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VAT Audit

VAT audit is an integral part of a VAT compliance / self-assessment system. It is important to note that, the role of VAT Audit is to undertake business investigation at dealer’s place of business with prior intimation to the VAT dealer.

The VAT auditor is not expected to exercise powers relating to enforcement, viz, search or seizure. However, wherever necessary, VAT auditor has to seek help of Investigation team so that the potential evidence is not destroyed. The objective of a VAT audit is to close the gap between the tax declared by VAT dealer and the tax legally due. Using a risk based audit selection system, the Sales Tax Department (STD) should be able to fulfill the dual purpose of maximizing revenue collection and ensuring voluntary compliance by providing a reasonable chance that defaulters will be identified and undeclared tax, interest and penalties are collected.

The aim of VAT audit is to encourage the highest possible level of voluntary compliance using a system of self-assessment. The VAT dealer calculates his own liability and makes his payment of the tax declared as due while the STD reviews the self-assessment subsequently by means of a VAT audit.

A self-assessment system relies for its effectiveness on a number of integrated components:

They are:

  • VAT dealers maintaining proper books of account and records, if appropriate, as prescribed by the Law and or Rules
  • An effective taxpayer education campaign so that VAT dealers are aware of their obligations.
  • Simple, understandable and effective procedures and forms so that a VAT dealer who wants to comply can do so without undue cost
  • Effective penalties for non-compliance which are enforced by the STD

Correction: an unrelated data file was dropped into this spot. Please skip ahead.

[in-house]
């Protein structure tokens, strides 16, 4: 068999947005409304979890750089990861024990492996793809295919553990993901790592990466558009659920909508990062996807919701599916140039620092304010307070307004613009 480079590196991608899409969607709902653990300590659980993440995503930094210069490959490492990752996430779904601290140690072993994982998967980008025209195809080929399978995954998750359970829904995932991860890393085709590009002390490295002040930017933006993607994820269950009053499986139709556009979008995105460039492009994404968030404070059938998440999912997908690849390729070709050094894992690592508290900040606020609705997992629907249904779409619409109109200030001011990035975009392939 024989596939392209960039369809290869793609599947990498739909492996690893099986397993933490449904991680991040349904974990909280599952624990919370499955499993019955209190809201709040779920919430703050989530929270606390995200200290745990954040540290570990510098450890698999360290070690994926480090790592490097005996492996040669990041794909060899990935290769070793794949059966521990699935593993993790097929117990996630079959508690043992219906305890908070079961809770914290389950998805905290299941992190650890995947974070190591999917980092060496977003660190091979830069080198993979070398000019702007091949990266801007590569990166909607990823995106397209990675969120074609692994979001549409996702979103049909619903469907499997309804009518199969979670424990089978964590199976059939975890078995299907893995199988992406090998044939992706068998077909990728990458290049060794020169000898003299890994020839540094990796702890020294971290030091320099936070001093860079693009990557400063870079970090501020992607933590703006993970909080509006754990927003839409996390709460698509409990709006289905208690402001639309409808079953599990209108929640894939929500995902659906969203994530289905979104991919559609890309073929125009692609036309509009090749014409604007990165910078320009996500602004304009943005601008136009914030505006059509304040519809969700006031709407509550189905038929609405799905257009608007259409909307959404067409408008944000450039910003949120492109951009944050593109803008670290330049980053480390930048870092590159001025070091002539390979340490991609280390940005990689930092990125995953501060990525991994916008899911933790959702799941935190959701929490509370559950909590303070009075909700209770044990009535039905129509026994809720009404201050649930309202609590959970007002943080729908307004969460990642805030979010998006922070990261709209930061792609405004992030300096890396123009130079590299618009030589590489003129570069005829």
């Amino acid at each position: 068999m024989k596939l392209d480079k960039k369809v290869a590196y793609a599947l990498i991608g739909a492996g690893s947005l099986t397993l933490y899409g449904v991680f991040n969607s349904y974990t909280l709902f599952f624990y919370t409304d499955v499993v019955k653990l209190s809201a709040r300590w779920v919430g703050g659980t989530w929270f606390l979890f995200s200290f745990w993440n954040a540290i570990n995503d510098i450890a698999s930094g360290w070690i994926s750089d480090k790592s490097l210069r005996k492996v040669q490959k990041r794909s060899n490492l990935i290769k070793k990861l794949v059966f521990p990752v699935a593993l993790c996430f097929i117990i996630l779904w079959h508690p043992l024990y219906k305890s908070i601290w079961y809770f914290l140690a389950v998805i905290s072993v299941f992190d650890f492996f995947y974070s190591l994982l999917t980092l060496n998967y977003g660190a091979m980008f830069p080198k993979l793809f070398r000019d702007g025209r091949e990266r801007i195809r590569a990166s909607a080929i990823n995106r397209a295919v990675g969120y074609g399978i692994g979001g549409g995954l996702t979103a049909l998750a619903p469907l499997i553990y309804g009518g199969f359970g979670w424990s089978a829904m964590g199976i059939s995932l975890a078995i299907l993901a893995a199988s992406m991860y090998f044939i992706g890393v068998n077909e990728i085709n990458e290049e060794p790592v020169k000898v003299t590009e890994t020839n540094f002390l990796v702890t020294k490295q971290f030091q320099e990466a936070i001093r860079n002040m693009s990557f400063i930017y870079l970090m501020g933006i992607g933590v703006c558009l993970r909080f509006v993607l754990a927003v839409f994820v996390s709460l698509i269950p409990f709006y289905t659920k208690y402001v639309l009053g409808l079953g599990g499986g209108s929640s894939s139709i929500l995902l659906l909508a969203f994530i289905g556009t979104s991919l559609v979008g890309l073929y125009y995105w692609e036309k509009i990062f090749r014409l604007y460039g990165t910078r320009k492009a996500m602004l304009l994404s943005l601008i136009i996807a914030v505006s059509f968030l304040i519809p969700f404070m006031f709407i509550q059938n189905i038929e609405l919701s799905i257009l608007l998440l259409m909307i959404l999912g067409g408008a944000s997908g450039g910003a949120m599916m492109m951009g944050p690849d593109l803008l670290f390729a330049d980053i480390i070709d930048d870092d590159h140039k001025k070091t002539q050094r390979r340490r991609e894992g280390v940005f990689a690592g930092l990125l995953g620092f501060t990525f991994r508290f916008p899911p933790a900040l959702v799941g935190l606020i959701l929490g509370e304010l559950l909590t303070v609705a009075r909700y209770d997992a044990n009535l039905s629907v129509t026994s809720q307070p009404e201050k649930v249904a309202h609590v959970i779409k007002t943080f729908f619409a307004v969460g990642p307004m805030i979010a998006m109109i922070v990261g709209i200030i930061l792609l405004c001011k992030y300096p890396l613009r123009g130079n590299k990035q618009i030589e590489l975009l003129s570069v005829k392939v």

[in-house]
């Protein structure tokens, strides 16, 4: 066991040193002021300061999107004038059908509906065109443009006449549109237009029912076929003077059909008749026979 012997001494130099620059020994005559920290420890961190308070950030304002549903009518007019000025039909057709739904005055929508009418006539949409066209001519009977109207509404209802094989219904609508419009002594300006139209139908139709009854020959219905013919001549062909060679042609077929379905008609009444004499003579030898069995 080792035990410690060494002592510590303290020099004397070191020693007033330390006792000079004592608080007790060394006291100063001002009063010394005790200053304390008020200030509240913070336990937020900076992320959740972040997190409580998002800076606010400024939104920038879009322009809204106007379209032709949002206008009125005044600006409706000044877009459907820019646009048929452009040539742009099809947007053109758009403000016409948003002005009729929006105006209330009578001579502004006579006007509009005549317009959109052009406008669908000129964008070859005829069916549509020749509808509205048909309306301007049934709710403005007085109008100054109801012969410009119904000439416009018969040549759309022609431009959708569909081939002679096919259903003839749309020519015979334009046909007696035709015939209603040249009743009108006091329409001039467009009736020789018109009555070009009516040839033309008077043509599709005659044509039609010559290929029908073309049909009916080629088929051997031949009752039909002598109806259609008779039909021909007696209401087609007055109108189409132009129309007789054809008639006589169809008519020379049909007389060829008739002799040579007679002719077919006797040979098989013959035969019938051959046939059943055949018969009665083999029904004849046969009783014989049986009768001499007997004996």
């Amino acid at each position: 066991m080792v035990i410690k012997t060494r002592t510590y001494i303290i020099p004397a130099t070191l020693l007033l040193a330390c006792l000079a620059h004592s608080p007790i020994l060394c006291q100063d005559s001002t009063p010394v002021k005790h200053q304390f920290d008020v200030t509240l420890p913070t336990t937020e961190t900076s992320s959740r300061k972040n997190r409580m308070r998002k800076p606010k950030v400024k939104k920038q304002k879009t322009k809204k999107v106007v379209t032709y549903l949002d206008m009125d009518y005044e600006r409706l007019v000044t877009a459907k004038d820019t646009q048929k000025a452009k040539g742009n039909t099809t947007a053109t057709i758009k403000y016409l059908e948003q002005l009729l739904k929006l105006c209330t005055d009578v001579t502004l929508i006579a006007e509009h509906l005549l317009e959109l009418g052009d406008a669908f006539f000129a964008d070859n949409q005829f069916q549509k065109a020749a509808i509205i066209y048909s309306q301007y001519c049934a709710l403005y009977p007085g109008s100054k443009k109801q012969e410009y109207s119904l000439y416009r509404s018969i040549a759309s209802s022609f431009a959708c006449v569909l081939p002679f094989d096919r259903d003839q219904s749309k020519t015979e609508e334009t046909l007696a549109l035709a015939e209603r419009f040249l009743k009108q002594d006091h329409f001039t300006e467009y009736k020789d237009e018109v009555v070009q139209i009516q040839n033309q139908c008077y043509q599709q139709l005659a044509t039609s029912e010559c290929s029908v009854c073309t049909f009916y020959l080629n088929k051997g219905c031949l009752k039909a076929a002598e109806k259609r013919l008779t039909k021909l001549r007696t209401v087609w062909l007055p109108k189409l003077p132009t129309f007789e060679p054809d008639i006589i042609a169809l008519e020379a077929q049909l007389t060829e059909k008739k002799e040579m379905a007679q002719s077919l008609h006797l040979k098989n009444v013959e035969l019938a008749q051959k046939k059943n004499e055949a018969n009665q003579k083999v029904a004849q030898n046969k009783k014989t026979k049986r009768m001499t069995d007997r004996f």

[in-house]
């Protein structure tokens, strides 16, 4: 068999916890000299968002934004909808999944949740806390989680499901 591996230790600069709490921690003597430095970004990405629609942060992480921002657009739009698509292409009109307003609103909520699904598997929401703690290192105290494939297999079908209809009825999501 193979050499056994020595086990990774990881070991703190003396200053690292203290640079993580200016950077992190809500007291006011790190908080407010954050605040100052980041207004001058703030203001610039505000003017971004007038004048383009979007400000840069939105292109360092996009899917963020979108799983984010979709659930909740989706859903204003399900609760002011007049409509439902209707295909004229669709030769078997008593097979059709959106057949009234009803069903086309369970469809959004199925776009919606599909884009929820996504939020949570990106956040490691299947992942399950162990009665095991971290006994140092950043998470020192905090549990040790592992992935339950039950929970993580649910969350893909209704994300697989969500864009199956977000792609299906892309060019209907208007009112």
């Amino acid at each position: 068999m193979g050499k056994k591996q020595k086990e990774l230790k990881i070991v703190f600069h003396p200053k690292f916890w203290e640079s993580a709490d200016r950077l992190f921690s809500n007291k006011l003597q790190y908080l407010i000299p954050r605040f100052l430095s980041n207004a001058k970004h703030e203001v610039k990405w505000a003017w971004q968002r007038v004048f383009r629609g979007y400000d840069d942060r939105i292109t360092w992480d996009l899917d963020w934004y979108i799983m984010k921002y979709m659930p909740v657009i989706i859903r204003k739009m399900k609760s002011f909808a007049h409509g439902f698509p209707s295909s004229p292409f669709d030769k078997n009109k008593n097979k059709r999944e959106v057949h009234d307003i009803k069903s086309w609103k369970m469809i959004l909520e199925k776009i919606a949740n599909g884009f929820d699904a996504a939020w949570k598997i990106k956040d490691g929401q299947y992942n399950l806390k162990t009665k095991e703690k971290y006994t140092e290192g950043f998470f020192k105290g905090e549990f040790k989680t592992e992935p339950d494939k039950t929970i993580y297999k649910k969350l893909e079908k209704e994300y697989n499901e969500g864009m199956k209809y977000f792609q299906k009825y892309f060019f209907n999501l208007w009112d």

• Simple and effective controls which reduce the scope for fraud
  • Prompt and effective action against VAT dealers who have not filed VAT returns and / or who have not paid the tax declared or assessed.

Elements essential to a VAT compliance system

a. Registration of VAT dealers

  • This provides the basis for control of VAT dealers. It identifies those dealers who have an obligation to account for VAT and brings them under the control of the administration. Failure to register at the appropriate time is dealt with in the relevant provisions of the respective VAT Act of the particular state.

b. VAT return

  • The VAT return is the most important form in VAT administration as it provides the basis for the audit of the VAT dealer and the means for collecting the tax. It is essential that the dealer is using the correct VAT return for his business and the filing of those VAT returns is strictly enforced and the tax declared is collected. Failure to take action in these areas renders VAT audits ineffective.

c. Keeping books of account and records

  • As VAT is levied by reference to the financial transactions of the business, books of account and records must be kept by dealers to enable STD to check and confirm that the registered dealers have complied with their legal obligations to maintain proper accounts.

d. Tax invoices

  • The tax invoice is a crucial document in the operation and control of a VAT system. The tax invoice establishes the VAT liability of the seller of taxable goods and most importantly is also the authority for a buyer to claim a credit for the tax paid on inputs, without tax invoices effective compliance cannot be achieved. Tax invoices provide an audit trail for dealers involved in both the sale and purchase of taxable goods.

e. Access to books, records and documents

  • For effective verification of VAT returns, STD auditors require access to the books and records of all dealers. Ordinarily, the VAT dealer is required to keep his accounts, registers and documents at the place or places of business specified in his registration certificate, unless agreed otherwise by theCommissioner.

Objectives of VAT audit

The overall aim is to check the correct amount of tax is collected and improve compliance by dealers. To achieve this objective, auditors should be required to:

  • Confirm the dealer is correctly registered
  • List the activities undertaken by the business
  • Note the accounting records used by the dealer
  • Ensure the records correctly reflect the business activities of the dealer
  • Assess the level of risk posed by the dealer to the VAT regime and identify the appropriate counter measures
  • Educate the dealer and give the dealer the opportunity to ask questions which the auditor either answers on the visit or seeks guidance at the office and provides the dealer with written advice.
  • Ensure that any unsatisfactory features discovered on an earlier visit have been corrected.
  • Ensure that return and other statutory filings are timely done by dealers
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